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Pikuniku is an absurd world of armless, funny Mr Men

Blobby blobby blobby

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Oh no, the village bridge is broken. But that’s okay, I’ll ask for help from the spider in this tree. Come down mister spider, and help me fix the bridge.

“Did you break it?” he asks.

Yes, I say. I walked across the bridge – really just a piece of string – and it snapped.

“Fix your own damn mess!”

I consider his words carefully. And then I boot him in the head. As he soars over the river, his spidery silk follows, forming a new bridge of thread between the river banks. He’s upset.

“DON’T YOU EVER DO THAT AGAIN!”

Pikuniku is made of scenes like this one. Childish arguments and misunderstandings between blobby, colourful residents of a world that could be described as Mr Men meets LocoRoco. It’s a physics-based platformer, but it feels more like a children’s storybook that didn’t get approved for the school library. At the start of the adventure, your character wakes up in a cave, roused by a ghost. You’re just a simple red shape with eyes and legs. Nobody in this vector art world has arms (at least none of them do in the Gamescom demo I’m playing). And why would you need them? There are very few problems that can’t be solved with a good kick.

Aside from pottering about on your wobble-legs, you can also pull said legs into your body and simply roll from place to place. Later you can grab zip lines and swing from hooks. That’s more or less your entire range of abilities. Simple enough for both kids and games journalists to understand. But it’s not the movement that endears me to my twenty-five minutes of Pikuniku-ing. It’s the chat. When you talk to the ghost who woke you up, he invokes that favourite line of game developers. It’s not safe to go alone.

“Take this,” says the phantom. “My full moral support.”

Much of what I saw had the same playful tone. The terse, bulletpoint dialogue of an ancient JRPG filtered through a trippy nursery rhyme. It’s perfunctory, colourful, and often summons a giggle. I ask some bluebirds in a nearby field what they are doing. “Chilling,” they say. Later, some villagers capture me and start yelling: “The beast is awake!” I keep trying to escape by jumping around the inside of the cage, but it’s no use. I’ll have to do what they ask, and fix the bridge I’ve broken. All these silly encounters remind me of the best cartoons designed for kids, the ones that are inevitably co-opted by greedy adults, but ultimately enjoyed by both.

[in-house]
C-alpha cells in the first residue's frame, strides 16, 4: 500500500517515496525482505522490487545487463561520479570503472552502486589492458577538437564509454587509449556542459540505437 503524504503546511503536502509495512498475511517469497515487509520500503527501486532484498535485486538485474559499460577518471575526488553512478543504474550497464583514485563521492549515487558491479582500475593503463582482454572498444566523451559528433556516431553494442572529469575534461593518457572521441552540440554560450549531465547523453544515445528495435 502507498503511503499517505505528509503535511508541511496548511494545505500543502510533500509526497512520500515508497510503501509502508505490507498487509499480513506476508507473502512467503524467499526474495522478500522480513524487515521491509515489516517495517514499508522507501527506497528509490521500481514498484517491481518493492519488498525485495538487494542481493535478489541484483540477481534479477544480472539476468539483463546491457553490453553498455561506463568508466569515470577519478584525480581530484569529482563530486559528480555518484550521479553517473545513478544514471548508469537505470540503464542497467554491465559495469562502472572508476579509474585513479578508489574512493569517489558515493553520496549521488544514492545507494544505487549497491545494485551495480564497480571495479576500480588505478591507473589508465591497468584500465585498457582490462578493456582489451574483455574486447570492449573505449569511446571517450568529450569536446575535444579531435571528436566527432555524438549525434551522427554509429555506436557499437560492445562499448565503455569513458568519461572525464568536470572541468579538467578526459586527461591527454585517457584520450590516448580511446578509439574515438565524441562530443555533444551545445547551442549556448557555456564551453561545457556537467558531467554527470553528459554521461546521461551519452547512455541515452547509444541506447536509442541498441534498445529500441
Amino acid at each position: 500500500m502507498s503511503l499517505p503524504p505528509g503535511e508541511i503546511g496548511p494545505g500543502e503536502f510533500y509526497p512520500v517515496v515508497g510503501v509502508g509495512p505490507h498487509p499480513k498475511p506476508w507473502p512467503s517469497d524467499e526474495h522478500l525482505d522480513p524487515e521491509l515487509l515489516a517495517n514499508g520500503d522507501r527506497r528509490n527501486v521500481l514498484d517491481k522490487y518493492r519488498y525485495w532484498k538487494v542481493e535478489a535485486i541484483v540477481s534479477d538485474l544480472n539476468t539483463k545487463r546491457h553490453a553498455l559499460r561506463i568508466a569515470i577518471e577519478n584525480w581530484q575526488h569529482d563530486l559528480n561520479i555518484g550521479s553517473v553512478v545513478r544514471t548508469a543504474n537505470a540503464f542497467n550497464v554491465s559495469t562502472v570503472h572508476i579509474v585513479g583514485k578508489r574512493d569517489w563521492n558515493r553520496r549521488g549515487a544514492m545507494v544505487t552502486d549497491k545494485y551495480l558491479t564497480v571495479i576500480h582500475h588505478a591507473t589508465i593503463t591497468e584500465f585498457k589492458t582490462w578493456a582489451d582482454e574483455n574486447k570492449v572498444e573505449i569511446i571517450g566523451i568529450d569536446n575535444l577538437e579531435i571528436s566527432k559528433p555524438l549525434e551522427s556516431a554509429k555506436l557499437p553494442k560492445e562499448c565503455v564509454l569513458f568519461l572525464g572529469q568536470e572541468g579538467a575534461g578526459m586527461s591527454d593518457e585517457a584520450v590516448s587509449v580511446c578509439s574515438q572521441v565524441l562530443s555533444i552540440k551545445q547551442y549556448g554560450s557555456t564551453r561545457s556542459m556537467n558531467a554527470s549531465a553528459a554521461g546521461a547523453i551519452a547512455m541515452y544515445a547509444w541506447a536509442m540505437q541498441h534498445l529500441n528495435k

I’d be happy to continue this walkabout, chatting to the blobescent characters of the village, but there’s a traditional puzzle platformer running through all the jollity (not to mention a story involving a creepy businessblob and a “deep state conspiracy”) so I’ve got to crack on. It mostly takes the form of simple puzzles. I’m drafted in to help out the local painter, for example. He’s lost his pencil in his own basement. In the end, this puzzle room is a stress-free matter of pressing switches and stacking boxes to reach the pencil, lying on a higher platform.

The aim is to keep things straightforward, I’m told by game designer Arnaud De Bock. We play a bit of the co-op too, and it’s likewise a jaunt through simple levels (sadly lacking the characters of the singleplayer world). The puzzles are basic. One person stands on a door-opening button, while the other pushes a giant ball through. There’s a brief car race in the form of childish split-screen speed-freakery. And at one point we find ourselves both rummaging around in ball pits, fighting with the purposefully clumsy physics to kick the balls out and onto some switches. We also kicked each other in the face very often. Easy-going co-op that at moments can break out into childish, petty squabbling. It’s oddly soothing.

It’s sure to be labelled cutesy, twee and “charming” but if the small chats I had with birds and blobs are anything to go by, I hope to find more of that fun-loving absurdity underneath it all. One of my favourite moments involved the five blobby villagers standing on top of one another, like a multicoloured totem pole. They were accusing me of being a horrible beast of legend. As they spoke, the blobperson on the very bottom of the tower started rotating with every accusation. I don’t mean he was turning to face away from my view. I mean his whole sprite was rotating on its axis, his legs leaving the ground and pointing left, now up, now right. There was nothing supporting the rest of the villagers, and yet it didn’t fall, they just carried on accusing me of being a monster.

I’m looking forward to seeing more of that daftness. How do you give a thumbs-up in a world with zero arms?

Pikuniku is due out some time this year

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Who am I?

Brendan Caldwell

Features Editor

Brendan likes all types of games. To him there is wisdom in Crusader Kings 2, valour in Dark Souls, and tragicomedy in Nidhogg.

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